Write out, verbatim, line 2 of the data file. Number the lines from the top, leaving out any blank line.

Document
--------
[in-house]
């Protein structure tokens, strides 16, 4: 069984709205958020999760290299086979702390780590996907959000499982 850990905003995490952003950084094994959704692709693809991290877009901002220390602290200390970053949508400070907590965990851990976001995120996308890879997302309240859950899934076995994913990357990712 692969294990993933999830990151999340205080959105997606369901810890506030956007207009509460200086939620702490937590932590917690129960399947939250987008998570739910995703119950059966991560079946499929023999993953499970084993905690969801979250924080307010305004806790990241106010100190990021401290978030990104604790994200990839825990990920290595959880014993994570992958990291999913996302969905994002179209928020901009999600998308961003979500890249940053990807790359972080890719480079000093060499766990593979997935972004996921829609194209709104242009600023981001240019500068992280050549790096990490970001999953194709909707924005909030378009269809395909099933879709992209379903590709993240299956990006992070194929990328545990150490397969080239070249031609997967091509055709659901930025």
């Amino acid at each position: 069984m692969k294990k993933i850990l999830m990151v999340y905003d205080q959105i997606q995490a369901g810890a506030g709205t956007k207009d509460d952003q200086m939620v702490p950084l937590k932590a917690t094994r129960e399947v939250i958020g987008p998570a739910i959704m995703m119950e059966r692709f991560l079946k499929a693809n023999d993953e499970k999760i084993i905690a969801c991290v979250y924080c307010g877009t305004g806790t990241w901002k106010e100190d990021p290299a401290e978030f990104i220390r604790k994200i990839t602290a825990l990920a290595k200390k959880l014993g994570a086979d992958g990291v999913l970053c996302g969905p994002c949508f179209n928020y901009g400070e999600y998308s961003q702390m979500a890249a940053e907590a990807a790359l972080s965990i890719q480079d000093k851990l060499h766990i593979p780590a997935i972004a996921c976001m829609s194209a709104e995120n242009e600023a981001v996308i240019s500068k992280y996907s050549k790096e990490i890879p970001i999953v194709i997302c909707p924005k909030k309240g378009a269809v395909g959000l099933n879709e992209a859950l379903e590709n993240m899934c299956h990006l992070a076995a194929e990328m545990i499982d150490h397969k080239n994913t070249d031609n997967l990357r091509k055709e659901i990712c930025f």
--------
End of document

């Protein structure tokens, strides 16, 4: 069984709205958020999760290299086979702390780590996907959000499982 850990905003995490952003950084094994959704692709693809991290877009901002220390602290200390970053949508400070907590965990851990976001995120996308890879997302309240859950899934076995994913990357990712 692969294990993933999830990151999340205080959105997606369901810890506030956007207009509460200086939620702490937590932590917690129960399947939250987008998570739910995703119950059966991560079946499929023999993953499970084993905690969801979250924080307010305004806790990241106010100190990021401290978030990104604790994200990839825990990920290595959880014993994570992958990291999913996302969905994002179209928020901009999600998308961003979500890249940053990807790359972080890719480079000093060499766990593979997935972004996921829609194209709104242009600023981001240019500068992280050549790096990490970001999953194709909707924005909030378009269809395909099933879709992209379903590709993240299956990006992070194929990328545990150490397969080239070249031609997967091509055709659901930025």